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Chevron Chief Talks of West Coast Plans

August 02, 2003|Elizabeth Douglass | Times Staff Writer

David J. O'Reilly, chairman and chief executive of ChevronTexaco Corp. since the merged company was created in October 2001, spoke with reporters Friday about the company's outlook. Here are excerpts from that discussion, edited for clarity:

Question: What are your thoughts on California's Jan. 1 ban on the gasoline additive MTBE for environmental reasons and the required addition of ethanol?

Answer: Everyone benefits from backing off of MTBE. But it's questionable whether you benefit from adding ethanol. In California, you don't need it. California gasoline meets all of the air quality requirements, and it's the cleanest gasoline in the world. But politics require that there be ethanol in gasoline, to put it bluntly, so it's going to be in gasoline.

Q: Can you elaborate on declining [gasoline] sales in California?

A: This year one of the issues on the West Coast has been lower demand, because of the economy. The consumer demand hasn't dropped. But if you don't have economic activity, you don't have trucks buying diesel, you don't have trains rolling. There's [also] a lot lower demand for jet fuel because of the reduction in ... flights. With the economy, and with SARS, [air travel] got hit pretty badly in the first half of the year.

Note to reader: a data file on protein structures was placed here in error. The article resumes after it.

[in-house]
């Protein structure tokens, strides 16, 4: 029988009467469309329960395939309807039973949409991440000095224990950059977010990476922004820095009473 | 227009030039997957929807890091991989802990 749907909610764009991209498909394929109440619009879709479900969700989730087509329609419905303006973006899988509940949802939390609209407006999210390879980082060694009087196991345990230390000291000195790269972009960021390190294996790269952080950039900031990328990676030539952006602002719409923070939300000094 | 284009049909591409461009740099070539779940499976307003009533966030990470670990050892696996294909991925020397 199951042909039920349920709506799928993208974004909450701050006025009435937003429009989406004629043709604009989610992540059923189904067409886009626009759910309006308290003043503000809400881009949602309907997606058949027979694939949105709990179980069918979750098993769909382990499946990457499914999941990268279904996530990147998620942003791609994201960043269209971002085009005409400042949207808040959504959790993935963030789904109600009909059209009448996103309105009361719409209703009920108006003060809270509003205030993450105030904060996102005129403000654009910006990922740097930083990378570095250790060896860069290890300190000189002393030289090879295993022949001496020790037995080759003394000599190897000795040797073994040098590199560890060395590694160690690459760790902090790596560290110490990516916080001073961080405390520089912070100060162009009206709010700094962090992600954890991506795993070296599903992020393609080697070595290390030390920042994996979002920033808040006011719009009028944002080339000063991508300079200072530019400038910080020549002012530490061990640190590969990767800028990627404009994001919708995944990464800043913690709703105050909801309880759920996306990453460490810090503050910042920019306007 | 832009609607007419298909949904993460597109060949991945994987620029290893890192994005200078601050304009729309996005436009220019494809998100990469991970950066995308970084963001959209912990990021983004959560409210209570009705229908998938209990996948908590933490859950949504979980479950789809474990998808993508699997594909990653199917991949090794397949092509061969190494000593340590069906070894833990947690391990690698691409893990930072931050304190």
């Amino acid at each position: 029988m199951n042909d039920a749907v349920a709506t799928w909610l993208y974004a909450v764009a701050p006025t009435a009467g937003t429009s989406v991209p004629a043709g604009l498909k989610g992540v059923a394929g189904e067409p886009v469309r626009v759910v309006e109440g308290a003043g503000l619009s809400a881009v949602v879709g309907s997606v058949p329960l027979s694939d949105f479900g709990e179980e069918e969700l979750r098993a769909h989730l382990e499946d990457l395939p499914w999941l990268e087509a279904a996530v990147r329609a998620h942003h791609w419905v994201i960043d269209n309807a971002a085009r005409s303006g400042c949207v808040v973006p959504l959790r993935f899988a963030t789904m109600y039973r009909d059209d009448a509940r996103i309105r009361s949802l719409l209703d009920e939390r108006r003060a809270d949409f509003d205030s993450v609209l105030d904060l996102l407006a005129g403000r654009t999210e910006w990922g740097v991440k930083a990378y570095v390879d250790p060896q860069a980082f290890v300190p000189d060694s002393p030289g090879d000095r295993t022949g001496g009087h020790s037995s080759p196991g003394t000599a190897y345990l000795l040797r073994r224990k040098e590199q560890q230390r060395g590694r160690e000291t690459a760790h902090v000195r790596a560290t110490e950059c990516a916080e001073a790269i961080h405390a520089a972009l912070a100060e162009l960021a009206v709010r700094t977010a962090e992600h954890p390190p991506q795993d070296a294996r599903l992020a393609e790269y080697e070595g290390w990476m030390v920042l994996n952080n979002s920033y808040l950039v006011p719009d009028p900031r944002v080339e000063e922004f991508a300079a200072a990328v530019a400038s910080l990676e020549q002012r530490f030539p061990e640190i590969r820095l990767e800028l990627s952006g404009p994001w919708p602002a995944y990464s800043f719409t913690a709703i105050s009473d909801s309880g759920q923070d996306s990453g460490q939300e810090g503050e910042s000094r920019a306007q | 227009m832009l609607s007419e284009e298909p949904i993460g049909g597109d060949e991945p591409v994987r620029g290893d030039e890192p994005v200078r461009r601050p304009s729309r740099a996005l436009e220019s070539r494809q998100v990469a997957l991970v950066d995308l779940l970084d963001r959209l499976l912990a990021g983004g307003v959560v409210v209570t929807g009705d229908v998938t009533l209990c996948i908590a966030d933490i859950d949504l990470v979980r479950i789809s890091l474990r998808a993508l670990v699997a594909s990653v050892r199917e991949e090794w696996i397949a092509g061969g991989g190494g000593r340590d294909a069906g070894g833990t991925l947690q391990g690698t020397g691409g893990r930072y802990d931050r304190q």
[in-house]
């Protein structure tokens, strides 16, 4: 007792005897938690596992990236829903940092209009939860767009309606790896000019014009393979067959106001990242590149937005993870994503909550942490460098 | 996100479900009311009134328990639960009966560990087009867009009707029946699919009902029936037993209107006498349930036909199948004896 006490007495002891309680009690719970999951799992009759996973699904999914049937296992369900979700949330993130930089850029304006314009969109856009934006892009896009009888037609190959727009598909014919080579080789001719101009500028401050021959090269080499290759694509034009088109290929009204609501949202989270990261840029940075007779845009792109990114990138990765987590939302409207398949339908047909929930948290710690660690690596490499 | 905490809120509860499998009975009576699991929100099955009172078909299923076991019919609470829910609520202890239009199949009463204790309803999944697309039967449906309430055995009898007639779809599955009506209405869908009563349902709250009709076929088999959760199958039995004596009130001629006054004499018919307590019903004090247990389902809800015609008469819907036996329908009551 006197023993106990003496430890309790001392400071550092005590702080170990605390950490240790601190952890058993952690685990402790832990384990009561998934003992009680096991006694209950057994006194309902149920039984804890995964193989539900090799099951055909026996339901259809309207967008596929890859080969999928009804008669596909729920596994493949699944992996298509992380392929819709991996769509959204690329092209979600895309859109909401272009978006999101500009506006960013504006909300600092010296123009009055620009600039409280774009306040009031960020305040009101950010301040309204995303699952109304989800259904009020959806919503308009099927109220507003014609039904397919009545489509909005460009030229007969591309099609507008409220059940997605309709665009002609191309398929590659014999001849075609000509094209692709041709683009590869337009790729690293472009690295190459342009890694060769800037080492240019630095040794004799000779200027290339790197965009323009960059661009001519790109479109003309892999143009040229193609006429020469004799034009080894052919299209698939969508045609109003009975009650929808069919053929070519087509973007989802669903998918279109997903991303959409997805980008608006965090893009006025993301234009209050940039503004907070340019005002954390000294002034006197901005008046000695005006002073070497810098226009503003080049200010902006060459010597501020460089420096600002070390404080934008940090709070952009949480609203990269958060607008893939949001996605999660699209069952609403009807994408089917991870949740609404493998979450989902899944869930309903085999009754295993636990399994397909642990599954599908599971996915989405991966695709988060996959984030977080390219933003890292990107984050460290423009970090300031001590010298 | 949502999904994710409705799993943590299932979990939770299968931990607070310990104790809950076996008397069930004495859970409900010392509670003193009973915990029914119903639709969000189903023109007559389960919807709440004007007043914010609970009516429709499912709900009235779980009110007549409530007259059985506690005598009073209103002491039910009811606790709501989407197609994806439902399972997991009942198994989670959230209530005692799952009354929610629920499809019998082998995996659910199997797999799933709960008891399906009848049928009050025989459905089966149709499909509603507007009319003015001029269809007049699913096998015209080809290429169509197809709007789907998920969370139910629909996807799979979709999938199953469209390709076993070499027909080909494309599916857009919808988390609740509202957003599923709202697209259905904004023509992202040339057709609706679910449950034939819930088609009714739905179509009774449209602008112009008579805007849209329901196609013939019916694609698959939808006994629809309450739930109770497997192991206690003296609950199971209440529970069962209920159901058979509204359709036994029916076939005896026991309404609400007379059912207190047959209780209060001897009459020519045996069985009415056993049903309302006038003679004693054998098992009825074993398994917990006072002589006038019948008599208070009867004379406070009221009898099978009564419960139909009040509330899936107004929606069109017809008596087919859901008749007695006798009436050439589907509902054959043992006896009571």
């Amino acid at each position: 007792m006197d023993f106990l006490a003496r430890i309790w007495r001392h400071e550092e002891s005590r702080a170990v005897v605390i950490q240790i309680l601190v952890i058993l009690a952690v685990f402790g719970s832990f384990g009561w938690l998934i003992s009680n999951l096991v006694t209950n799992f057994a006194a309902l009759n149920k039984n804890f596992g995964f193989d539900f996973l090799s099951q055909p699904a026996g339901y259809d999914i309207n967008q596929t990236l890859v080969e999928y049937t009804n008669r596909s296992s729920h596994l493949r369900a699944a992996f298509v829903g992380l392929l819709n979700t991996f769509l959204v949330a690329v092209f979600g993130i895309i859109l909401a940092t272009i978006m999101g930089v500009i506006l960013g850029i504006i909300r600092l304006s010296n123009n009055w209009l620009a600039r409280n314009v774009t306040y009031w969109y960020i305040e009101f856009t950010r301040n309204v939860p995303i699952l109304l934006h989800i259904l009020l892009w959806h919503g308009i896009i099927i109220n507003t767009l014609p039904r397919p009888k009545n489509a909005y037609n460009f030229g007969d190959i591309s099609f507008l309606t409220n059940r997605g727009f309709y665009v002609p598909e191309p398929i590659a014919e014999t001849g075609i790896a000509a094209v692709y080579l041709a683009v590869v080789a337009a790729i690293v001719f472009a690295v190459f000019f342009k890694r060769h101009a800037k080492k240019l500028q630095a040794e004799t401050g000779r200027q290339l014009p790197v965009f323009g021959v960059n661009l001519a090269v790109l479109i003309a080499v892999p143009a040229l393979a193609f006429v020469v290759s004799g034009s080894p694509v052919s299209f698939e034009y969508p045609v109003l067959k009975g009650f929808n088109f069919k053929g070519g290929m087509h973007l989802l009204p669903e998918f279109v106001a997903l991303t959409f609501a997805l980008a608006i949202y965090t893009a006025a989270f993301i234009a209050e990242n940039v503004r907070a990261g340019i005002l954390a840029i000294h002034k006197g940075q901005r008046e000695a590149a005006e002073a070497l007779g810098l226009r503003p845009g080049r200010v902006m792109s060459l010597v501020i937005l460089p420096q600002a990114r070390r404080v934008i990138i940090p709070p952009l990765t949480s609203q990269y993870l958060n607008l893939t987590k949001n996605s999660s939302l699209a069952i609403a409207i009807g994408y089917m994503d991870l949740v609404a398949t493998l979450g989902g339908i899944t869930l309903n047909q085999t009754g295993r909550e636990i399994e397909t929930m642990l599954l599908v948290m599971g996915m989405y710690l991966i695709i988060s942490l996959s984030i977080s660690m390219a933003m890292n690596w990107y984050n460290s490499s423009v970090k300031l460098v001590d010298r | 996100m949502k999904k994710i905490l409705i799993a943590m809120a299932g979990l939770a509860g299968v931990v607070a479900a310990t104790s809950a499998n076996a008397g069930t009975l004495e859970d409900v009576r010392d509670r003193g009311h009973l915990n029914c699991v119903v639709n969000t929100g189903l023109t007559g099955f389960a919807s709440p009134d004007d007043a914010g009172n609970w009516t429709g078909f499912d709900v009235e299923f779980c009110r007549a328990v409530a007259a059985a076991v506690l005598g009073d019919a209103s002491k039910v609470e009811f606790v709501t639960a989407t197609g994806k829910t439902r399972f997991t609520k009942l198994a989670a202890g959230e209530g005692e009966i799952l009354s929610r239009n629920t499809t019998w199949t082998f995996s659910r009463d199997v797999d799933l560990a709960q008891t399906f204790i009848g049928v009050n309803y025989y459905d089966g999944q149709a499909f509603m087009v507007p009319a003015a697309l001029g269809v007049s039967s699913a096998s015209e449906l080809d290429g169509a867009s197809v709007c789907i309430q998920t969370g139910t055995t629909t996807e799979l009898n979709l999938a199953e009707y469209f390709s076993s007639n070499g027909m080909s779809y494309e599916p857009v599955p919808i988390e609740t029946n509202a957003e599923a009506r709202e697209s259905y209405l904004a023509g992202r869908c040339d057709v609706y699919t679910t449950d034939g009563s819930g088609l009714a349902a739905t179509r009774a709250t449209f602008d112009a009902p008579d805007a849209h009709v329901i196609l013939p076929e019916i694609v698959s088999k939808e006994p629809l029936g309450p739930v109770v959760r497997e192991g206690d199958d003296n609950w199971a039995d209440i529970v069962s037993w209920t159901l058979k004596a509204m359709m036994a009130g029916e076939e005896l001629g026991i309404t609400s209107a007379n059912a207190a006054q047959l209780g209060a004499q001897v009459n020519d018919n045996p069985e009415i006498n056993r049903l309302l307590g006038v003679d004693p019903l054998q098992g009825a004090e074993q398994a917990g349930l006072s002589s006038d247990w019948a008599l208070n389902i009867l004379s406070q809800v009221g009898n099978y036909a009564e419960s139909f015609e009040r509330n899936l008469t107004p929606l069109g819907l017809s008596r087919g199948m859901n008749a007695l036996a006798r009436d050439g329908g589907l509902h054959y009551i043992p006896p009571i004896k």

Q: Will most of the North American properties for sale be in California?

A: No. They're mostly in the mid-continent area and some in the Gulf of Mexico area. In California, we're the No. 1 producer in the San Joaquin Valley. We have two or three very large fields there, such as Kern and Midway Sunset. Those are very important parts of our business.

Q: You said you hope to make an announcement soon on building a West Coast import terminal for natural gas. What's behind that?

A: From a U.S. policy standpoint, we need to provide ways to connect to the global natural gas markets. That means we need import terminals. I would hate to see the West Coast isolated from the global markets like it is in the case of gasoline. That's where we will be headed if we don't provide for import facilities.

Do we want to be isolated, and subjected to higher costs and more volatility?

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